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I'm wondering if filling a list of objects in an object can be done quicker than what i see when i run it. I fill the CABCodes- & CABDetails-lists with a simple query using Dapper with .ToList();

So both the lists are in memory, yet the foreach-operation takes around 20 seconds.

CABCodes: ~10,000 objects

CABDetails: ~60,000 objects

List<CABCode> CABCodes = new List<CABCode>();
List<CABDetail> CABDetails = new List<CABDetail>();

public class CABCode {
    public int Sequence { get; set; }
    public string Code { get; set; }
    public int Group { get; set; }
    public List<CABDetail> Details { get; set; }
}
public class CABDetail {
    public int CABSequence { get; set; }
    public int Proptype { get; set; }
    public string Propvalue { get; set; }
}

foreach (var c in this.CABCodes) {
    c.Details = this.CABDetails.Where(x => x.CABSequence == c.Sequence).ToList();
}

Is there a far more efficient method of accomplishing this?

2

You have O(M*N) algorithmic time. Following code makes it O(M + N), which is fast:

var cabDetailsBySequence = CABDetails.ToLookup(d=>d.CABSequence);

foreach (var c in this.CABCodes) {
    c.Details = cabDetailsBySequence[c.Sequence].ToList();
}

UPDATE: I've checked it works under 110ms, having 100 different Sequence codes.

Here is the test setup:

CABCodes = Enumerable.Range(0, 10000).Select(i=>new CABCode{Sequence = i%100}).ToList();
CABDetails = Enumerable.Range(0, 60000).Select(i=>new CABDetail{CABSequence = i%100}).ToList();

UPDATE 2: And you can make it even faster, (20 times aprox), if you don't mind having references to the same lists in different CABCode instances, and even faster if you do it in parallel. This way it runs under one millisecond on my 8 core system:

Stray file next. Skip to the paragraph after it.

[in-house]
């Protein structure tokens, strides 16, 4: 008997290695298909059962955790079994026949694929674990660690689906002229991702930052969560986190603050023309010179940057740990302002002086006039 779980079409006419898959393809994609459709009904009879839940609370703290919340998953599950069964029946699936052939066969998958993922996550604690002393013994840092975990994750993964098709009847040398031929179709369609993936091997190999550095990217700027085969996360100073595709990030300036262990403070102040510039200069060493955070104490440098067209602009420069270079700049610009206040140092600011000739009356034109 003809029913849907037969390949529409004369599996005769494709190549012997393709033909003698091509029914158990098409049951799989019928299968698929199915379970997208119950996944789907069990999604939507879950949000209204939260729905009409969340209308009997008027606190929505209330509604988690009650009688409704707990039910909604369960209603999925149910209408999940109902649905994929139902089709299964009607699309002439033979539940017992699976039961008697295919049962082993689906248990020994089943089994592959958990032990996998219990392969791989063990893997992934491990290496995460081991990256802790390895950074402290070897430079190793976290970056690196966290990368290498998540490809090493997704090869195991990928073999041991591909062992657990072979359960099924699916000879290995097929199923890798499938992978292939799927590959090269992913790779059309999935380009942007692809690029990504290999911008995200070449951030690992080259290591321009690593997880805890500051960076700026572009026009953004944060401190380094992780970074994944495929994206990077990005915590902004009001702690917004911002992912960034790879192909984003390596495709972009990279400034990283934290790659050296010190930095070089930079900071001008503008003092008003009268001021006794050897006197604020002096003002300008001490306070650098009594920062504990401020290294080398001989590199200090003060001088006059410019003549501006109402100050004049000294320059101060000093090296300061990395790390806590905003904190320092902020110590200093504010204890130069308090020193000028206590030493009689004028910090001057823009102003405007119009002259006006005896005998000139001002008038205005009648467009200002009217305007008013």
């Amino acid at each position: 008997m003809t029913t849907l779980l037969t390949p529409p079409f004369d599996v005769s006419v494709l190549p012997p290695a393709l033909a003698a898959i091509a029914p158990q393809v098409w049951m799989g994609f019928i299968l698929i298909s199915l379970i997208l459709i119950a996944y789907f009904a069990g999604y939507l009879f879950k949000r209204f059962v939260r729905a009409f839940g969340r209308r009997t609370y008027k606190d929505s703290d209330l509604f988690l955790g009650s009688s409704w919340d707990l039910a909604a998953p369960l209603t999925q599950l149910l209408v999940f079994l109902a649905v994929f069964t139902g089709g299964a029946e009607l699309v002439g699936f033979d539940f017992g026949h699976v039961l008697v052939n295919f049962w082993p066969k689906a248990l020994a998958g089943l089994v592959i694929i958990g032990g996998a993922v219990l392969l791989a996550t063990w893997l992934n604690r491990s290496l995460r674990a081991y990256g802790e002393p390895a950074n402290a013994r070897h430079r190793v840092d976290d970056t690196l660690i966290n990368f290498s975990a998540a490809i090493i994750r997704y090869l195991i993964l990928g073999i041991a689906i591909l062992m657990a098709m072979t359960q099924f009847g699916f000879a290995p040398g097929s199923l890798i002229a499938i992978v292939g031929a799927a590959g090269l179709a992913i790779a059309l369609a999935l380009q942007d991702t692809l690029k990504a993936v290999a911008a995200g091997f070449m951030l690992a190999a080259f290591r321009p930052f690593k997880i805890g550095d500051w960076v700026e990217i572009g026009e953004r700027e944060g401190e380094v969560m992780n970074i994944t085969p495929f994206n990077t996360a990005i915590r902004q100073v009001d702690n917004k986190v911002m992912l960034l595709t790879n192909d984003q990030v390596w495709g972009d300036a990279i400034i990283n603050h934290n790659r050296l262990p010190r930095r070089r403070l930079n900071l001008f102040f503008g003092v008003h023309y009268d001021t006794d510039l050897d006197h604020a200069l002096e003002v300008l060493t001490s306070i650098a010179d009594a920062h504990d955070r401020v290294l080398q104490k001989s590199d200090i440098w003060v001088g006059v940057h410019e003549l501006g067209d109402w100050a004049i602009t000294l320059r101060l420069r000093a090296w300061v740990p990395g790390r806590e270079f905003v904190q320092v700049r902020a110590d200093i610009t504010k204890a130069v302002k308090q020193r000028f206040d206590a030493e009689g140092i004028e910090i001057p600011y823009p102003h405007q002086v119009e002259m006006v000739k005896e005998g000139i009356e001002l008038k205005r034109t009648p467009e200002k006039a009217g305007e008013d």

var cabDetailListsBySequence = cabDetailsBySequence.ToDictionary(i=>i.Key, i=>i.ToList());

//  foreach (var c in this.CABCodes) {
//      c.Details = cabDetailListsBySequence[c.Sequence];
//  }   

this.CABCodes.AsParallel().ForAll(c=>c.Details = cabDetailListsBySequence[c.Sequence]);
  • I wish i could vote the answer up in addition to accepting it as the correct answer! Hydrating CABDetails in CABCodes. Completed in: 20ms. I wasnt sure it could be that fast, so I verified a few random CABCodes, and indeed they are filled correctly! – Sigurd Bøasæter Oct 24 '14 at 11:46
  • check out the updated ones, including the parallel one, which runs under millisecond :) – George Polevoy Oct 24 '14 at 11:57
  • I did, for some reason i get ~20ms with your initial solution, and ~50-70 with the updated one. I had some CABCodes without details in the database, so i added the tenary operator, however after deleting the cabcodes and using the dictionary directly i still was at around ~70ms var cabDetailsBySequence = this.CABDetails.ToLookup(d => d.CABSequence); var cabDetailListsBySequence = cabDetailsBySequence.ToDictionary(i => i.Key, i => i.ToList()); this.CABCodes.AsParallel().ForAll(c => c.Details = cabDetailListsBySequence.ContainsKey(c.Sequence) ? cabDetailListsBySequence[c.Sequence] : null); – Sigurd Bøasæter Oct 24 '14 at 12:09
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Linq is not always as fast as writing own loops with if/else statements. The second thing is, that ToList() create a new instance of an List, which also slow down your performance.

How is the performance with this code:

foreach (var c in this.CABCodes) 
{
  var detailList = new List<CABDetail>();
  foreach(var d in CAPDetails)
  {
    if (d.CABSquence == c.Sequence)
    {
      detailList.Add(d);
    }
  }
  c.Details = detailList;
}

maybe i've done some mistakes in the code, becuase i wrote in on-the-fly.

  • 31,000ms to 21,000ms, 30% improvement. However, I'm convinced that there must be a more efficient method! – Sigurd Bøasæter Oct 24 '14 at 11:31

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